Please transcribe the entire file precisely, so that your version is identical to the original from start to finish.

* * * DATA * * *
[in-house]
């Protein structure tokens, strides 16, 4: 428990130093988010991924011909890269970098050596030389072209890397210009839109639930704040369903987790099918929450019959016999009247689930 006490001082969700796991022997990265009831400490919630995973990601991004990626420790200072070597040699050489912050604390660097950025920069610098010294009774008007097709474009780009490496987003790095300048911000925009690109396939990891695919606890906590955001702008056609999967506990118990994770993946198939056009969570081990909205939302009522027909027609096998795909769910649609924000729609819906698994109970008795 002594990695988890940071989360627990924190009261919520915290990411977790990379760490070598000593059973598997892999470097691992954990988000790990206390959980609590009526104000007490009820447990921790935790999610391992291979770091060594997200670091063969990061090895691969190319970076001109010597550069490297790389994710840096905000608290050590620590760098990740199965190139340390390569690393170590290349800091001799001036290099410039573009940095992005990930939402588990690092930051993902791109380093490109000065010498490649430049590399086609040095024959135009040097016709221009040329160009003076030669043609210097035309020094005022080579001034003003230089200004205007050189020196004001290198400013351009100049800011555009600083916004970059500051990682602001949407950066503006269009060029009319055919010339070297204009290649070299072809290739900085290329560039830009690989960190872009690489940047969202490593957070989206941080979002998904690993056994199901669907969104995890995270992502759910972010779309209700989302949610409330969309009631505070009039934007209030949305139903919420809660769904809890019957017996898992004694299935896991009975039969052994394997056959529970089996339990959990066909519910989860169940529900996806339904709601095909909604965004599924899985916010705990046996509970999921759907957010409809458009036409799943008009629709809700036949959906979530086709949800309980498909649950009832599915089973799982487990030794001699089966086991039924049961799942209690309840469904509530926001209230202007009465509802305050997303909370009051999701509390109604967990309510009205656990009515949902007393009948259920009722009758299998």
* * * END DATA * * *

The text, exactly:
[in-house]
């Protein structure tokens, strides 16, 4: 428990130093988010991924011909890269970098050596030389072209890397210009839109639930704040369903987790099918929450019959016999009247689930 006490001082969700796991022997990265009831400490919630995973990601991004990626420790200072070597040699050489912050604390660097950025920069610098010294009774008007097709474009780009490496987003790095300048911000925009690109396939990891695919606890906590955001702008056609999967506990118990994770993946198939056009969570081990909205939302009522027909027609096998795909769910649609924000729609819906698994109970008795 002594990695988890940071989360627990924190009261919520915290990411977790990379760490070598000593059973598997892999470097691992954990988000790990206390959980609590009526104000007490009820447990921790935790999610391992291979770091060594997200670091063969990061090895691969190319970076001109010597550069490297790389994710840096905000608290050590620590760098990740199965190139340390390569690393170590290349800091001799001036290099410039573009940095992005990930939402588990690092930051993902791109380093490109000065010498490649430049590399086609040095024959135009040097016709221009040329160009003076030669043609210097035309020094005022080579001034003003230089200004205007050189020196004001290198400013351009100049800011555009600083916004970059500051990682602001949407950066503006269009060029009319055919010339070297204009290649070299072809290739900085290329560039830009690989960190872009690489940047969202490593957070989206941080979002998904690993056994199901669907969104995890995270992502759910972010779309209700989302949610409330969309009631505070009039934007209030949305139903919420809660769904809890019957017996898992004694299935896991009975039969052994394997056959529970089996339990959990066909519910989860169940529900996806339904709601095909909604965004599924899985916010705990046996509970999921759907957010409809458009036409799943008009629709809700036949959906979530086709949800309980498909649950009832599915089973799982487990030794001699089966086991039924049961799942209690309840469904509530926001209230202007009465509802305050997303909370009051999701509390109604967990309510009205656990009515949902007393009948259920009722009758299998």